Referenced in Escape to Athena: Cast and Crew Interviews (1978) See more »

Soundtracks

Jamaican Holiday
Composed by Dominic Frontiere
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User Reviews

 
A True Portrait of Nixon
7 June 2001 | by (NH -- the First primary State) – See all my reviews

I enjoyed "Washington: Behind Closed Doors." This mini-series aired in 1977, not long after Watergate and Vietnam made this country distrustful of its Federal Government.

The thinly-veiled plot line follows the Nixon Administration's rise and fall with uncanny accuracy. The writers must have known someone on the inside. Jason Robards stood out as always playing President "Richard M. Monckton" and he did not rely on caricature like David Frye, Rich Little, and other comedians of them time. He had just the right mix of pragmatism, enthusiasm, and two-faced deceit. Robert Vaughn made a perfect Haldeman / Ehrichman type, openly manipulative and arrogant. William Daniels also brought the "Plumber" character to life, with traces of Chuck Colson and G. Gordon Liddy.

I don't believe this series has ever been repeated. I think enough time has passed to give the American people some perspective on Nixon, who spent his last years trying to repair his legacy. A lot of new evidence has come out since then, confirming the worst about Nixon and his whole administration, as well as the Johnson White House.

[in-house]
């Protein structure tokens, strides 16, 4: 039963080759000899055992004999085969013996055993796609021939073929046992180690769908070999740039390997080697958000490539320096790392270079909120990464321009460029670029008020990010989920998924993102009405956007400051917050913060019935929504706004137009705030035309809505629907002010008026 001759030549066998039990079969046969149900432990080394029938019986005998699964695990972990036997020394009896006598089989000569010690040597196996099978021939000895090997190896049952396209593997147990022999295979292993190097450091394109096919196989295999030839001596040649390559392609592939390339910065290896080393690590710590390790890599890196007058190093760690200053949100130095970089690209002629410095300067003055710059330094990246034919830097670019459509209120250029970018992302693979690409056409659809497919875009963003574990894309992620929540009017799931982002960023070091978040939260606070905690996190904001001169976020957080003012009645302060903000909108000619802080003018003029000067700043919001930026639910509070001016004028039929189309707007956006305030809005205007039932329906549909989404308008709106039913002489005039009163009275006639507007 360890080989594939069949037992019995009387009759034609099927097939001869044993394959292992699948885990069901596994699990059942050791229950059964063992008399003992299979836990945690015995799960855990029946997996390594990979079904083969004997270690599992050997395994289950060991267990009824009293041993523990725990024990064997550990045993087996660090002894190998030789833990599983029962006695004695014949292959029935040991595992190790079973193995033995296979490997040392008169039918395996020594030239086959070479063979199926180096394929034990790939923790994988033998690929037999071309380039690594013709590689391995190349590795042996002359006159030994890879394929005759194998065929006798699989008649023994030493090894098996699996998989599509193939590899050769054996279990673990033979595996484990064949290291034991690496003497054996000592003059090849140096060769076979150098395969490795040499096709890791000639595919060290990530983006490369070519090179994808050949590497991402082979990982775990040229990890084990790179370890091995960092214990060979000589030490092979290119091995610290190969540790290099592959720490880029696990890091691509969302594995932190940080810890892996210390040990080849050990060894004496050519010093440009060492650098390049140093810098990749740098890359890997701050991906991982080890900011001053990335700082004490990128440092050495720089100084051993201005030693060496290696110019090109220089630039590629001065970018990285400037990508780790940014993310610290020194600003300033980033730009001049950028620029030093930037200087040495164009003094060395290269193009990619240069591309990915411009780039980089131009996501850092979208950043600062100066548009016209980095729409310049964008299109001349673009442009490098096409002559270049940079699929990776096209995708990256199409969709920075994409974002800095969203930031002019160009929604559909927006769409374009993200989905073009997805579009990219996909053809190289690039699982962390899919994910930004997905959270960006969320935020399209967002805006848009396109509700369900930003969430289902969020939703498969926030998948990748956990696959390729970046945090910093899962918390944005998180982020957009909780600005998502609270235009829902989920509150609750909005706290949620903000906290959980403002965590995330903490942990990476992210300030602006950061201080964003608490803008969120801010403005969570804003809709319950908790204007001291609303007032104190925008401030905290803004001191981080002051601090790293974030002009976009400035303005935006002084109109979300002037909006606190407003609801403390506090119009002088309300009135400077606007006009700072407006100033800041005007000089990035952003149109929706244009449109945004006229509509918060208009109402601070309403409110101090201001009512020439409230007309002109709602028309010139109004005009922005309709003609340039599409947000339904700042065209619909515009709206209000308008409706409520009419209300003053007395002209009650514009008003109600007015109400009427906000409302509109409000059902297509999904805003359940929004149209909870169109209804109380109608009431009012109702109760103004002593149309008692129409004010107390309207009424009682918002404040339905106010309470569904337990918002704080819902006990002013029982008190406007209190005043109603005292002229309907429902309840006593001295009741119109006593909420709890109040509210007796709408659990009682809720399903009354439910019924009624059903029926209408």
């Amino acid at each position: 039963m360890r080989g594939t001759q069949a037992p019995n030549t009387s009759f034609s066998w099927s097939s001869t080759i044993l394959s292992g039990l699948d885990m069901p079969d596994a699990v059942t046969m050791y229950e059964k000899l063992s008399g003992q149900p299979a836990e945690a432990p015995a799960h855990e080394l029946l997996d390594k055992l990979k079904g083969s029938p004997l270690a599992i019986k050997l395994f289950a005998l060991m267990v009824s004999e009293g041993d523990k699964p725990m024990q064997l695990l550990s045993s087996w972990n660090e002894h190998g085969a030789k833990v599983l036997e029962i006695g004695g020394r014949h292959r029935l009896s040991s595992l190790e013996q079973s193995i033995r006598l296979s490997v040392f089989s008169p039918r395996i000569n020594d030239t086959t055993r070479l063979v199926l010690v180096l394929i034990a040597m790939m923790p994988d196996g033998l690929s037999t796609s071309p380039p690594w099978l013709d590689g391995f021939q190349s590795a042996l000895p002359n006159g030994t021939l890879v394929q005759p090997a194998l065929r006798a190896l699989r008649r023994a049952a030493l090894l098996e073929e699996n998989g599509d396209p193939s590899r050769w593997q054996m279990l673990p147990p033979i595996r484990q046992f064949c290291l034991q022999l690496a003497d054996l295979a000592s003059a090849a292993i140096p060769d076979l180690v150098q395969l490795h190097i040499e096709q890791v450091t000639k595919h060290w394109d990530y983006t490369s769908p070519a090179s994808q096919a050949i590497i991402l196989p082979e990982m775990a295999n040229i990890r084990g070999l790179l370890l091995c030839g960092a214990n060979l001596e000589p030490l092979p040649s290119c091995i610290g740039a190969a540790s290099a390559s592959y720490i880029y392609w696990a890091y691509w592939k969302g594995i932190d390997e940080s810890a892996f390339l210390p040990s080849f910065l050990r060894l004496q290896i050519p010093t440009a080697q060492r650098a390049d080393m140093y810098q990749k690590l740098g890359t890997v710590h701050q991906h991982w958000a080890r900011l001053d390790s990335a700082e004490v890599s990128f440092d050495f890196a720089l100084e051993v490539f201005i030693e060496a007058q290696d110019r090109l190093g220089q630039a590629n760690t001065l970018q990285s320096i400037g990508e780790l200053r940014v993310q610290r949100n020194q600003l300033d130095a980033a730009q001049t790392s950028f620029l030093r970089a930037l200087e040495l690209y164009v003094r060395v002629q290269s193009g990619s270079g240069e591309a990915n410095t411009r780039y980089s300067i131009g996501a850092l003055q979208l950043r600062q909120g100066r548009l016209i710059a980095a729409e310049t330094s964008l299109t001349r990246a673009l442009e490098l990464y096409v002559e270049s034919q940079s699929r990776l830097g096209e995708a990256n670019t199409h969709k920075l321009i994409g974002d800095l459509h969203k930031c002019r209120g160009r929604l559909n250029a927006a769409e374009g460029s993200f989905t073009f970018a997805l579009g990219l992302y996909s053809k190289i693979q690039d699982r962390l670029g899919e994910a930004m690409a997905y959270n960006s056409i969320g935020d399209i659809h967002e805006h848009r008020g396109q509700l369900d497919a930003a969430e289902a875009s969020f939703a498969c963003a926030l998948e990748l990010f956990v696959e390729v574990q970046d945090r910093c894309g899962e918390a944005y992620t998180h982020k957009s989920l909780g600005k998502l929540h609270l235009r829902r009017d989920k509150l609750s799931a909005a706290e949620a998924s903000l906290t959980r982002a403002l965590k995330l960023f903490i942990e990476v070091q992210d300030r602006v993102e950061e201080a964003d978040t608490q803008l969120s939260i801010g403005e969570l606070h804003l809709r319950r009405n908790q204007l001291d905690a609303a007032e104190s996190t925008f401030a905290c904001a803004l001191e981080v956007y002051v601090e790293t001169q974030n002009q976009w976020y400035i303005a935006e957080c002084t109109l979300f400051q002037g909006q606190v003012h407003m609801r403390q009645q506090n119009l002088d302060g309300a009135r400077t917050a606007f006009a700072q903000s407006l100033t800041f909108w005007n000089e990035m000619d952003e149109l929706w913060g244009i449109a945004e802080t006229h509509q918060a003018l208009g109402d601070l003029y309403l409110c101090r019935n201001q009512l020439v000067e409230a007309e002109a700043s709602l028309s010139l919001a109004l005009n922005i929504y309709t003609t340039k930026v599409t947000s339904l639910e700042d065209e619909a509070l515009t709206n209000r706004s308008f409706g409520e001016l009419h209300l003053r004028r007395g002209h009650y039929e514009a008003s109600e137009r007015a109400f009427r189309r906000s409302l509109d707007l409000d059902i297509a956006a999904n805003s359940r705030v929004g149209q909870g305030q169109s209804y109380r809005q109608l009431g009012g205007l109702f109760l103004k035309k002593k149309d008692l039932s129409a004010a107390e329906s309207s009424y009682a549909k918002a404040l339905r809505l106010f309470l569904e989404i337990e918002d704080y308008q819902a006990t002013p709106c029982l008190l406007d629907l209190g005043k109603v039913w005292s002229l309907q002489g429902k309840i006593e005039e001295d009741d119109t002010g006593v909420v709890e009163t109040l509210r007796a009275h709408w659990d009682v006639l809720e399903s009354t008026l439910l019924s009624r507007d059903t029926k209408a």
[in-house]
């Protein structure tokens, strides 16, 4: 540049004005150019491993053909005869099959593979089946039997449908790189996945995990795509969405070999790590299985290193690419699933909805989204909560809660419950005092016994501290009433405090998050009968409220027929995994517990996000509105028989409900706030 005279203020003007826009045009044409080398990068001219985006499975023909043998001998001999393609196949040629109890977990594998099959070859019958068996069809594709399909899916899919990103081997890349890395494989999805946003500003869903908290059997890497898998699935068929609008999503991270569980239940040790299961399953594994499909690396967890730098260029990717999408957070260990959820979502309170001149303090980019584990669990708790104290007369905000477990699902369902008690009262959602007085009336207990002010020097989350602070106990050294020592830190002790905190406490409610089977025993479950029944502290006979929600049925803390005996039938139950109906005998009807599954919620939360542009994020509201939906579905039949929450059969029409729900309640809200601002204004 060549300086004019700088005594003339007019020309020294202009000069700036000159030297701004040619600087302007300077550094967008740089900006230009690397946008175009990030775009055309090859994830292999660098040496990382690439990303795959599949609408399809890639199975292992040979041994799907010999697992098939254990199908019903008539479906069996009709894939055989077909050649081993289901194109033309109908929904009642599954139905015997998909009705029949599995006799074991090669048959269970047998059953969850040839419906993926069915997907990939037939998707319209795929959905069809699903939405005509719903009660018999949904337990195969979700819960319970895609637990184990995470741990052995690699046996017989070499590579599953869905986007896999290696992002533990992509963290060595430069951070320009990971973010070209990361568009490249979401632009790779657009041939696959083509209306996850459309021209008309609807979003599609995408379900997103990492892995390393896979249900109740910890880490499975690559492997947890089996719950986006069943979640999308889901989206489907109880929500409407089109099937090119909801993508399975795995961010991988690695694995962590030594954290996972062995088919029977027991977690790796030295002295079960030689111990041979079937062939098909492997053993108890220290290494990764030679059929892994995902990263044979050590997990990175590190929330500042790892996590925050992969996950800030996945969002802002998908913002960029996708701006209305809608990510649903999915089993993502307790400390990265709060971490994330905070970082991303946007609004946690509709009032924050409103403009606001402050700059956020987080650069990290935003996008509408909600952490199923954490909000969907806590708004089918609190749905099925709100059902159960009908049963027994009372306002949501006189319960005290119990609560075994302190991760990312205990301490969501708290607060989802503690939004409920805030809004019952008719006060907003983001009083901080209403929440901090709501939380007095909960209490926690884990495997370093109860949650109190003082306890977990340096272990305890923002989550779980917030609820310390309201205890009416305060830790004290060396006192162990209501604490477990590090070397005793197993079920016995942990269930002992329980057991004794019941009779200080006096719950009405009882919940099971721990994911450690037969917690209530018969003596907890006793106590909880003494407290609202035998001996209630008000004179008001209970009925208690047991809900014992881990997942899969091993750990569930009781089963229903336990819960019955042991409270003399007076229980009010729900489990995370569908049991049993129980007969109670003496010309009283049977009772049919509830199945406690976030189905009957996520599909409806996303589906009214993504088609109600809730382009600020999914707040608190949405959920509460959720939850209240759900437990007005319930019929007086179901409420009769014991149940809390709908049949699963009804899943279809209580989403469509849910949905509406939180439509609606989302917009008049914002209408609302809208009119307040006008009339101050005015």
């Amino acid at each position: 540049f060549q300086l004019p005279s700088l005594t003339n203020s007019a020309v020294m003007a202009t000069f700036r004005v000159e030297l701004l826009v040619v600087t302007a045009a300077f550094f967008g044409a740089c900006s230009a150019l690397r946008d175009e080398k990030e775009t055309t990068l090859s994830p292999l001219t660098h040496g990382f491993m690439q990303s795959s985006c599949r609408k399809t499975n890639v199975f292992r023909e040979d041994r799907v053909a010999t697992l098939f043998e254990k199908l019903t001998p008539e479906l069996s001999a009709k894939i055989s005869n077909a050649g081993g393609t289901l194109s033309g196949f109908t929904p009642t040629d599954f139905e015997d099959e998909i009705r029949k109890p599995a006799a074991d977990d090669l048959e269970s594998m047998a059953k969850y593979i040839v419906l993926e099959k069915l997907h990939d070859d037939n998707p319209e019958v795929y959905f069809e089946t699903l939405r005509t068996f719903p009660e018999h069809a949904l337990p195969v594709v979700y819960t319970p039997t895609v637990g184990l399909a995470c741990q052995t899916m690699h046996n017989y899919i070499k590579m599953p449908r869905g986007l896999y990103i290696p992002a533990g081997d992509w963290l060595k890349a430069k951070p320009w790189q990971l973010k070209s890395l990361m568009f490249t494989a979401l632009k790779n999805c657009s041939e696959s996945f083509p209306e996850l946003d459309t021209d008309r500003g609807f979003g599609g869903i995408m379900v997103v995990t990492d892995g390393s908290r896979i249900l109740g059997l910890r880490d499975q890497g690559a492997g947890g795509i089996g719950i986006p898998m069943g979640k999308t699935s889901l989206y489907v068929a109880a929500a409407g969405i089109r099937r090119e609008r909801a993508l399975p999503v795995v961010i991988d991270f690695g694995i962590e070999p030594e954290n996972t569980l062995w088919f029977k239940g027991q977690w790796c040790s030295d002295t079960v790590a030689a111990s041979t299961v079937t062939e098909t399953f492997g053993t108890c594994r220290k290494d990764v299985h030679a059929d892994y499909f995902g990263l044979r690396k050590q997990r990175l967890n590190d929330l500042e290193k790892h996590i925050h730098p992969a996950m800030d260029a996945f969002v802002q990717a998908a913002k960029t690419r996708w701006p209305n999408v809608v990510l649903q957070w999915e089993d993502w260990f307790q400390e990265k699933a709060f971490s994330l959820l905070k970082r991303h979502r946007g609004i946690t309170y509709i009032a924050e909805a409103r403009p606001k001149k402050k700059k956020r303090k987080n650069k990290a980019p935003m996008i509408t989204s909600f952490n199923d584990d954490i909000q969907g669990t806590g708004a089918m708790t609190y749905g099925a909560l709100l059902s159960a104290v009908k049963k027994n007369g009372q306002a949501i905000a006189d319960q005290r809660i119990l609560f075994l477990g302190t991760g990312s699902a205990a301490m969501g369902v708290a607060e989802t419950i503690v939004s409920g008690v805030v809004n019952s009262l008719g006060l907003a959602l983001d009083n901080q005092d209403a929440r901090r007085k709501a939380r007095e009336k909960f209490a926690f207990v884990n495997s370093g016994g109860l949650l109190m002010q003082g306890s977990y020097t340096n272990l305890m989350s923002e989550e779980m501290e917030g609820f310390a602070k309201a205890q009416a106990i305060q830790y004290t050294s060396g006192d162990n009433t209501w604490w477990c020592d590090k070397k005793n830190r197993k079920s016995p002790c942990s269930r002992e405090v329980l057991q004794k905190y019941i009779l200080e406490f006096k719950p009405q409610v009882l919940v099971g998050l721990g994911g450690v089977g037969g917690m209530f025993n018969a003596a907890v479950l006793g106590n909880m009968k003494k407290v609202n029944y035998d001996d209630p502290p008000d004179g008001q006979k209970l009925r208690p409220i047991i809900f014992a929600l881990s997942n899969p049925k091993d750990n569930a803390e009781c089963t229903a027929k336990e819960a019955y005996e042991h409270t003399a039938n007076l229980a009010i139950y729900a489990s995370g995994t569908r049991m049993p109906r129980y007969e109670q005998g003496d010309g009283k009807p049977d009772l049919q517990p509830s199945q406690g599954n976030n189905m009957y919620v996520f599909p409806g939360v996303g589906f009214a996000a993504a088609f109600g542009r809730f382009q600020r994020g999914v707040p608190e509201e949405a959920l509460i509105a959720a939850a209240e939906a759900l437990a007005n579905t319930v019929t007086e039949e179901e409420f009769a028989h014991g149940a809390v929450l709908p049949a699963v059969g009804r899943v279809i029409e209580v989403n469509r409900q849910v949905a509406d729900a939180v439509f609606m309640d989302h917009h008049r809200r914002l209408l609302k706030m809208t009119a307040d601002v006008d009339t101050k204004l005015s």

This show should be required viewing for every new U.S. President. I think that the lesson learned is that the president will not get away with lying to the American people for very long. Because we have a free press and a two-party government, somebody eventually will spill the beans. "The Pentagon Papers," "All The President's Men," "The Final Days," and "Dereliction of Duty" come to mind as exposes of lies from the White House. And...I won't mention any names, but... there was a recent president who found out that the cover-up was worse than the fun and games in the Oval Office.